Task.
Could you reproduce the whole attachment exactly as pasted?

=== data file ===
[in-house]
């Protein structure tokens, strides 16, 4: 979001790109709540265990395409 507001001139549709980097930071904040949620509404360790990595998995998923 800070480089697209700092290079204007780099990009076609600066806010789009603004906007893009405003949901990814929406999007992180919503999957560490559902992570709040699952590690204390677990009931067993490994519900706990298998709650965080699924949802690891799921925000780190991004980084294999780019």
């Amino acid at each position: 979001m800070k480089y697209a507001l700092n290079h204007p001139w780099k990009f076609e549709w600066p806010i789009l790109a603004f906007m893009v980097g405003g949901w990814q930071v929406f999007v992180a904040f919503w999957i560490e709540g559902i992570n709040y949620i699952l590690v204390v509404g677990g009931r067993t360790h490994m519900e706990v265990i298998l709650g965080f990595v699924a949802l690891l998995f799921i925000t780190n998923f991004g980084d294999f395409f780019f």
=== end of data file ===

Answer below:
[in-house]
């Protein structure tokens, strides 16, 4: 979001790109709540265990395409 507001001139549709980097930071904040949620509404360790990595998995998923 800070480089697209700092290079204007780099990009076609600066806010789009603004906007893009405003949901990814929406999007992180919503999957560490559902992570709040699952590690204390677990009931067993490994519900706990298998709650965080699924949802690891799921925000780190991004980084294999780019």
């Amino acid at each position: 979001m800070k480089y697209a507001l700092n290079h204007p001139w780099k990009f076609e549709w600066p806010i789009l790109a603004f906007m893009v980097g405003g949901w990814q930071v929406f999007v992180a904040f919503w999957i560490e709540g559902i992570n709040y949620i699952l590690v204390v509404g677990g009931r067993t360790h490994m519900e706990v265990i298998l709650g965080f990595v699924a949802l690891l998995f799921i925000t780190n998923f991004g980084d294999f395409f780019f």